News from England, a country where regular citizens (or "subjects" as the queen calls them), like you and I, are not allowed to carry pepper spray. Yes, pepper sprays in all shapes and forms are banned in England, one can not buy pepper spray in England. Arguably only Police can handle pepper spray cans.

      Especially when they have to defend a celebrity and a former Baywatch star Pamela Anderson. She was in England performing at various venues. After her performance in the "Alladin" show, where she played Genie, she boarded a train in Liverpool. An unnamed suspect, allegedly her stalker, also boarded the same train. And then ...

      Pamela Anderson, 43, moved along the carriage as the alleged stalked appeared to approach her after following her on board.

      The Police says that he's been following her to different venues since she arrived in England. The man is said to have been warned previously to stay away from the star.

      Eventually police was called and the cops had to subdue the guy with pepper spray after he resisted arrest.
      It worked like a charm.

      A witness said: “A load of them jumped on him and sprayed him before hauling him off by his arms and legs.”
      Pammi looked terrified as four officers carted the long-haired 21-year-old, dressed all in black, along the platform at Liverpool’s Lime Street station.

      It all worked out great for Pamela Anderson. Good for her! But if do not rely on four police officers readily available to take care of your stalker -- just go buy pepper spray and carry it at all times. You'll be much better off and safer too. Even if you do look like Pamela and attract stalkers but do not have her star power, to attract police officers everywhere you go.

      You can get pepper spray here while you still can.

    2. Use Your Car Alarm for Home Security!

      You don't have a home security system? No problem! Just remember one thing when you drive home tonight, take your car keys to bed with you!

      It's as simple as that. If you hear something suspicious or an intruder late at night, simply turn on your car alarm. It will start beeping and alert the entire neighborhood! Burglars don't like all the racket and attention and will simply turn around and leave. The alarm will continue to sound until the battery of your car dies or you turn the alarm off.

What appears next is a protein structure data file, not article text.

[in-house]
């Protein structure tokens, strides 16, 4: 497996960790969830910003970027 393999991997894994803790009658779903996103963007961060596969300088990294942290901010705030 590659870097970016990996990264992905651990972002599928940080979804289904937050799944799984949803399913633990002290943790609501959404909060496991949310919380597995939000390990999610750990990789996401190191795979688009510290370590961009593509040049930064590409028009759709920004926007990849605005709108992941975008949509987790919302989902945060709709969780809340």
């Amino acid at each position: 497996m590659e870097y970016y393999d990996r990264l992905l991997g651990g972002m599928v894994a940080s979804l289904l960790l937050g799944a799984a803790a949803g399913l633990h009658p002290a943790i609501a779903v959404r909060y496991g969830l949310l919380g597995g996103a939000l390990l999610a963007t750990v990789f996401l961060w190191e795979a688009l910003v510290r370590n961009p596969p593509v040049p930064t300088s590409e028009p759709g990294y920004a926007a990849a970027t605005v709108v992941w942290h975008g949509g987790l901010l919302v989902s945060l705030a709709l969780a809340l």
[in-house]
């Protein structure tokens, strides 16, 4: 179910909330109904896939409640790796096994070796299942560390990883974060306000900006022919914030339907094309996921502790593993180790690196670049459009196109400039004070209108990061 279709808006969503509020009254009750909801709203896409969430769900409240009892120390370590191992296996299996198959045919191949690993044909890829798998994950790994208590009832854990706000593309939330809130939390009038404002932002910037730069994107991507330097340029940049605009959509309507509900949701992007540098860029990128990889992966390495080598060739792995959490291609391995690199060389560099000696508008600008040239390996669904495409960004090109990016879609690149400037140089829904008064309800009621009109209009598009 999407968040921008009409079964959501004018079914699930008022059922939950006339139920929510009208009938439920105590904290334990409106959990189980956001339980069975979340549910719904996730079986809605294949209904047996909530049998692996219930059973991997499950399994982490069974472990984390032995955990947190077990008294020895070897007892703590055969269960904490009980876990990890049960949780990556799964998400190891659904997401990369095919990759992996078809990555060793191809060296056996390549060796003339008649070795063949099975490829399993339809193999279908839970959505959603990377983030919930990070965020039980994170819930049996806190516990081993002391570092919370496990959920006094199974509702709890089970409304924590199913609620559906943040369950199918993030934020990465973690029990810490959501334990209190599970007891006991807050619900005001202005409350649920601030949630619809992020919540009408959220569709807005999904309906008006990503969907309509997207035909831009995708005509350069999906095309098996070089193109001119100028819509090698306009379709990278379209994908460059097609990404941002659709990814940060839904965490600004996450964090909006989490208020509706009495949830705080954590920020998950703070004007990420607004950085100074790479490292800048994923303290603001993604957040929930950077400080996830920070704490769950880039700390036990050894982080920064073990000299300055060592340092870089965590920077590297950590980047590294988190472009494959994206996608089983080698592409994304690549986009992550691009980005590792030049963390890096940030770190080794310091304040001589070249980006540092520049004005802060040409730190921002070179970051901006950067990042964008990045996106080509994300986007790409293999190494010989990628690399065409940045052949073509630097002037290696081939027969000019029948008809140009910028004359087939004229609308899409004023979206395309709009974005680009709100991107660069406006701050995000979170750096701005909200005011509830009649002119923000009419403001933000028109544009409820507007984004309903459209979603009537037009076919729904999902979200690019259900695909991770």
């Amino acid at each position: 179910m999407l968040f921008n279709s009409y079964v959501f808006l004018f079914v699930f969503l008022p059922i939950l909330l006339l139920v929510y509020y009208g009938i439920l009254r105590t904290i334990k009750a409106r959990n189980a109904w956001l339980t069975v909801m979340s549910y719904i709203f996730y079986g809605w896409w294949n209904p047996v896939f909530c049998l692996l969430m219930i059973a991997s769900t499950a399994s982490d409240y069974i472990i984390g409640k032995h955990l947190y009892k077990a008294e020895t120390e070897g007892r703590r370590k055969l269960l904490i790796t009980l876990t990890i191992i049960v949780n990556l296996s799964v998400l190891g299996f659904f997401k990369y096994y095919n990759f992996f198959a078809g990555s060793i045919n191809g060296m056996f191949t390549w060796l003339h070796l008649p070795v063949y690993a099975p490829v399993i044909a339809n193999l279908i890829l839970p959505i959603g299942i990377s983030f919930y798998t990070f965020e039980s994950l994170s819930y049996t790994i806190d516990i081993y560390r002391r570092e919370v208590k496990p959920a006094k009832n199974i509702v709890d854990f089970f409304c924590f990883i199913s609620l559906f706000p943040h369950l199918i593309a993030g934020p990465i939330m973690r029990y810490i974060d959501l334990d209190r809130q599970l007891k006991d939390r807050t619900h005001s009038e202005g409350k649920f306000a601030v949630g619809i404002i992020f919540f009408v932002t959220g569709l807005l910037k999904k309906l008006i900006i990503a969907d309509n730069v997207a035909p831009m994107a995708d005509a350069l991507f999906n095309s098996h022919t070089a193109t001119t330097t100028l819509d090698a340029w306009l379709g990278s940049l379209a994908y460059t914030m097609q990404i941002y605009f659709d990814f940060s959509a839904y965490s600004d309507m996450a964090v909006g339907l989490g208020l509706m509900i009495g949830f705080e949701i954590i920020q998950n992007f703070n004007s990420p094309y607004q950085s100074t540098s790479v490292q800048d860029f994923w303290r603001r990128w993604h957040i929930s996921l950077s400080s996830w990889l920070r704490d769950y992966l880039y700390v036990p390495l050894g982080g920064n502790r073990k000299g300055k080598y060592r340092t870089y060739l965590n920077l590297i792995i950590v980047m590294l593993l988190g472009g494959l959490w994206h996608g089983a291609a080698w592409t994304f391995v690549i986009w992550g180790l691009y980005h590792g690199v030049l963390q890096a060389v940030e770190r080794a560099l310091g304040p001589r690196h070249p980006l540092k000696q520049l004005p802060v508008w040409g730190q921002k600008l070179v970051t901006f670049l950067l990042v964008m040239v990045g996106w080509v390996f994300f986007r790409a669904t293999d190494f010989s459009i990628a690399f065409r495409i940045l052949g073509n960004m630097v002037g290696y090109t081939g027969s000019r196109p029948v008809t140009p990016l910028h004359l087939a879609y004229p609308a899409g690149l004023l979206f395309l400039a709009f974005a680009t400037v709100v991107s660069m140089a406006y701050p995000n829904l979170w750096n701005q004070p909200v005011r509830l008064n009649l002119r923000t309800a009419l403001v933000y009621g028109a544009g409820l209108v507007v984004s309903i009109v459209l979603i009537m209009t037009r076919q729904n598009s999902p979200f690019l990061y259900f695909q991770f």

One more thing that should be kept in mind, if you have a car alarm. Many times women and men are assaulted while they are walking toward their vehicle in parking lots. This is another situation when it is convenient to set off your car alarm. It would make people notice your car and you!

      Pass the word around! It keeps your home safe and beats the fees of installing a home security system!

    3. Jogging With Pepper Spray

      I got an email from a reader who became concerned about safety when a neighbor was attacked on an evening jog.

      This lady jogs the beach every day after work around 6pm. Up until the time change it was always light outside during her run.

      The other night she made her way down to the beach, turned on the iPod and started her 2 mile route.

      So it was dark, she had earphones in, the music cranked-up, and no one was around…or so she thought.

      During her cool-down a man grabbed her from behind and tried to force her to the ground. She never even heard him coming.

      Luckily she was able to fight him off and run for help.

      I immediately suggested the Mace Hot Walkers. They are 1lb walking weights with a secret weapon…Pepper Spray. Just point the weight at an attacker’s face and shoot! You even get one Free replacement canister.

      Pepper Spray Walking Weights

      Don’t get caught unprepared. Or you could be running for your life.

    4. Tips for the Single Who Likes to Mingle

      It’s Saturday evening, people are making plans to get out and be social. Maybe you’re heading to a favorite pub or night club or even a good sports bar to watch your favorite team.

      Whatever it is you’re engaging in this weekend, here are some tips to keep you safe:

      - Let someone know where you’re going or what your plans are. If anything happens, at least someone knows where to start looking for you.

      - Park in well-lit, highly traveled areas.

      - Stick together. A group, even just 2 people, is a harder target for criminals. If you do seperate, set a specific time and place to meet.

      - Watch your drink. If your drink is out of sight for any time, throw it away and get a new one. It only takes a second for someone to spike a drink.

      - Know your limit if you consume alcohol. If you are suddenly intoxicated after only a couple drinks, get help or find someone you trust immediately.

      - Do not drink and drive. Call a cab. You will save yourself the legal trouble and you aren’t risking anyones life.

      And always carry a self defense tool. Even if it’s a small pepper spray, it could save your life.